Sunday, January 14, 2007

Pan's Labyrinth

I went to this movie expecting a slightly dark fantasy flick. You know, like The Neverending Story meets The Dark Crystal. What I got was Irreversible. I have seen snuff films with less violence.
The movie takes place in 1944 in fascist Spain. The movie's main character, an imaginative little girl named Ofelia, is the step-daughter of a very cruel army captain. The movie starts with Ofelia and her pregnant mother moving onto the Captain's post, which is located in a dreamy, unnamed, deciduous forest in the Spanish countryside. While wandering in the forest, Ofelia encounters a fairy, who leads her into a fantastic world of faun's, ogres, and secrets. In between Ofelia's encounters with the fantasy world (which are surprisingly few and far between) her mother is falling ill, and her mercilessly cruel stepfather is trying to quash the guerrilla warfare in the countryside by using the most brutal of practices.
I walked out of the theatre thinking I had just seen one and half movies. The stepfather gets more screen-time than the main character, and almost all of his scenes involve intense violence. This movie focused more on the harshness of warfare rather than cherishing of wonderment. I felt like I saw a whole war movie, than half of a dark fantasy movie.
I guess the key to enjoying this movie is knowing what to expect. It is well written, directed, and had excellent acting. However, it is more of a war movie than a fantasy film. It is not, repeat NOT, a film for kids. In fact, anyone, at any age, who has a weak stomach should stay away from this film. But if you like good film-making, and you don't cringe at violence not unlike the worst scenes from Saw, then knock yourself out. Oh, and surprisingly, most people where unaware that the movie foreign, so it has subtitles. Now you know.


Reel Fanatic said...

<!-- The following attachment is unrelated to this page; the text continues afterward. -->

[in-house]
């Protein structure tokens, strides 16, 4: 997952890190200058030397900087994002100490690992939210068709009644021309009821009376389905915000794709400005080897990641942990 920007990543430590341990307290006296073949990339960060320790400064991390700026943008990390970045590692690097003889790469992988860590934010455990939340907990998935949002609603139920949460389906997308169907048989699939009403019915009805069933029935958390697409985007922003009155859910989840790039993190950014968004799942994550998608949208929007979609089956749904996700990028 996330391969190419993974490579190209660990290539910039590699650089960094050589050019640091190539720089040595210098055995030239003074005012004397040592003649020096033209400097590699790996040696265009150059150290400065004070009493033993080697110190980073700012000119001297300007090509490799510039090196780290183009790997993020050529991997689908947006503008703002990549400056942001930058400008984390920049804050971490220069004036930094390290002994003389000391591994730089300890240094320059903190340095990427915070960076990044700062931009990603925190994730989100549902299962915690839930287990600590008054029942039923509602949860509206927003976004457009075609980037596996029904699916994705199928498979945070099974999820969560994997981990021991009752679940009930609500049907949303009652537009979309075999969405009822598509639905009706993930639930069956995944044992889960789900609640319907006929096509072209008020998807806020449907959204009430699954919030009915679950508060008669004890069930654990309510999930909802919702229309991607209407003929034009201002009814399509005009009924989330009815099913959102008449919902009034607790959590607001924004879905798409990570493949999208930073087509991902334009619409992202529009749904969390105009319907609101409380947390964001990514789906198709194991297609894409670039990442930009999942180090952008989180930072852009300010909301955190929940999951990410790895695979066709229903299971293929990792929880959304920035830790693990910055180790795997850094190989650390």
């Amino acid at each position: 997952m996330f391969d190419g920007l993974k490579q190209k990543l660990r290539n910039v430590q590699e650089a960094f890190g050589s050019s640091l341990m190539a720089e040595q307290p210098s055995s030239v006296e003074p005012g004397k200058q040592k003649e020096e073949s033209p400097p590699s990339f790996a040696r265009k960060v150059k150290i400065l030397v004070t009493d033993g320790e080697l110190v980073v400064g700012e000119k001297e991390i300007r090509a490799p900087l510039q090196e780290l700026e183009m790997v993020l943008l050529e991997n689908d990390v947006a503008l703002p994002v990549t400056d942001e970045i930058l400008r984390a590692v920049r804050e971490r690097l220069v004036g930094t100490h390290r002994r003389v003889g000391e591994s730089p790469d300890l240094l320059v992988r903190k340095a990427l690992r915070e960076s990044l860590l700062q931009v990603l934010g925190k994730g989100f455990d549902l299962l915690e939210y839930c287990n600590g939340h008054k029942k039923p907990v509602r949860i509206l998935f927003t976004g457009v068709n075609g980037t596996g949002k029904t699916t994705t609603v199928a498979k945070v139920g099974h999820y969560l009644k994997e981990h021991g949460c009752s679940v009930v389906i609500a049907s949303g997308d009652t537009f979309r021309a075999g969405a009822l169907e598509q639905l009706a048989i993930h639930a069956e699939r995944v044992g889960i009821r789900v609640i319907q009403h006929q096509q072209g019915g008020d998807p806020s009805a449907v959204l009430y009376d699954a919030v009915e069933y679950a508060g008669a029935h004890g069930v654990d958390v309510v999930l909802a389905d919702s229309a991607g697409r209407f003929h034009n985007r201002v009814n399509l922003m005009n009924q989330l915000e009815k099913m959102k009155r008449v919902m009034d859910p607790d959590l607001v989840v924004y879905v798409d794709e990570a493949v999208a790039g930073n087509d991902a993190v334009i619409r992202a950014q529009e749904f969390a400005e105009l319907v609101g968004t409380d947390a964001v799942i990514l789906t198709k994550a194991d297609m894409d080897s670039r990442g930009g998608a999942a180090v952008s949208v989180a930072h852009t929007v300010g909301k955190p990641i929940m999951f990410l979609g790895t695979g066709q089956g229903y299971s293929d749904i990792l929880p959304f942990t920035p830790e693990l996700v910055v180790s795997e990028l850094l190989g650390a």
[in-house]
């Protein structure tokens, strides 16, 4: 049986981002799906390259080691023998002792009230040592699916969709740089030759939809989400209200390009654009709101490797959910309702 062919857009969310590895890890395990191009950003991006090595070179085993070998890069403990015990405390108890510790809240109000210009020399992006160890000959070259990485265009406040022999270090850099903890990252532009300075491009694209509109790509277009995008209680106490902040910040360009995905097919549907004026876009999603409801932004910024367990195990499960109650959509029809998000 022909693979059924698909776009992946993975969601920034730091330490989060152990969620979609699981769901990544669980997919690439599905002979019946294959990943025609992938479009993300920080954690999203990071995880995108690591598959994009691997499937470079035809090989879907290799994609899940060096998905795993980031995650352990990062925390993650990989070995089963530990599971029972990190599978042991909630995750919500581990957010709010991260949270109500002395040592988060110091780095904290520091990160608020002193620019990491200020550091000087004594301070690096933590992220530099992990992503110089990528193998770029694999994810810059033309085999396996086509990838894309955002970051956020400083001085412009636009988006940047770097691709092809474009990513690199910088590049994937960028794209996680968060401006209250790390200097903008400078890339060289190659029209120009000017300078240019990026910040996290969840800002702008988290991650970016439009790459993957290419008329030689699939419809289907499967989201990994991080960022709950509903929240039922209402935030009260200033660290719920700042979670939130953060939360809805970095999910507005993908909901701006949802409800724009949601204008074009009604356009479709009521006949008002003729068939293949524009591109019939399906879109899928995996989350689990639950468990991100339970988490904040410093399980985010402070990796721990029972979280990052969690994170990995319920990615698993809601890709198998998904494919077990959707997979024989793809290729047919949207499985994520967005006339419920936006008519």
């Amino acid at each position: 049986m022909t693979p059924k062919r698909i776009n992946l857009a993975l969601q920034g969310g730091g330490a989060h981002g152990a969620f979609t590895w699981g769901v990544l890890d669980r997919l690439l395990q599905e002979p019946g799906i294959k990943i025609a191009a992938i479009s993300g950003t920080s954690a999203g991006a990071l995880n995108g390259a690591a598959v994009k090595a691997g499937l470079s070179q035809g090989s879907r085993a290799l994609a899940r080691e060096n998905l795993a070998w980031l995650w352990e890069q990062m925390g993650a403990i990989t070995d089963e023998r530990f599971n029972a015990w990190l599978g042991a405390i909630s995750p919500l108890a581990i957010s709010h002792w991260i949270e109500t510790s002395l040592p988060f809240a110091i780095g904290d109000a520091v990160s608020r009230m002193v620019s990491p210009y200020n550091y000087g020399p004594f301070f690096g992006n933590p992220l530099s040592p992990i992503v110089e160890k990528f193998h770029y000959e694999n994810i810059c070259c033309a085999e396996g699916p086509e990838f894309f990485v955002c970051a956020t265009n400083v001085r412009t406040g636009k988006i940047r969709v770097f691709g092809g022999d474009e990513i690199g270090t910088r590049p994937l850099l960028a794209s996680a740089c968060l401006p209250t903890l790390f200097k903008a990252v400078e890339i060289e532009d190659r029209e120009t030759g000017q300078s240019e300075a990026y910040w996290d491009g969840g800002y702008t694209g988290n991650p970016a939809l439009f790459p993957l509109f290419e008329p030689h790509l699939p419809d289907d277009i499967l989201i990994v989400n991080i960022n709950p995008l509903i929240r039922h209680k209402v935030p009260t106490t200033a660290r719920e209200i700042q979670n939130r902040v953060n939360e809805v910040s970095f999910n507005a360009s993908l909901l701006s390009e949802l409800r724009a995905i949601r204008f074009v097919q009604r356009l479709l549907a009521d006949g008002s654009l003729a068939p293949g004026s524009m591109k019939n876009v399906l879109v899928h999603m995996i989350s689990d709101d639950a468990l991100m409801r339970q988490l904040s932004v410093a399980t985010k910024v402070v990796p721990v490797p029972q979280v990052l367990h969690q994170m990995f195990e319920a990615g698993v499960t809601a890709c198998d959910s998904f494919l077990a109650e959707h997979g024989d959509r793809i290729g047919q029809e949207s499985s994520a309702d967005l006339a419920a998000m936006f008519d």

I didn't realize this one was so insanely violent, so thanks for the warning .. it seems like it's been out for five years now already, but I'm cautiously optomistic it will reach my little corner of the world when it finally plays wider next week

E said...

From your comments i was bracing myself and expected a lot more violence than what appeared on the screen. It was less violent than Reservoir Dogs. I think you felt you saw two movies because this is a Mexican movie and not a Spanish movie, that is to say that it is Latin American not European. This movie is classic and exquisitely crafted Magic Realism, Ofelia (by the way it might make more sense if the subtitles had translated her name Ophelia, get it?) is classic for this genre both innocent and wise, from a single exchange she knows the maid is colaborating with the guerrillas. I have to disagree, the fantasy scenes weren't few and far appart rather the fantasy was weaved into the film only the most overtly fantastical scenes were few. Take into account that a fairy presented itself very early in the movie and Ofelia instantly recongizes it as such. Knowing it was Mexican I was also more prepared for the complete lack of cherished wonderment. I think this is a wonderful film to start an exploration of latin amreican sensebilities when it comes to the use of fantasy and the parallel worlds that exist next to each other, e.g. adult/child, master/servnat, male/female, science/magic. Also if you take a look at more Latin american literature and films you will see the same archetypes, the little girl, the doctor, the military officer, the maid. playing very similar roles but with endless nuance.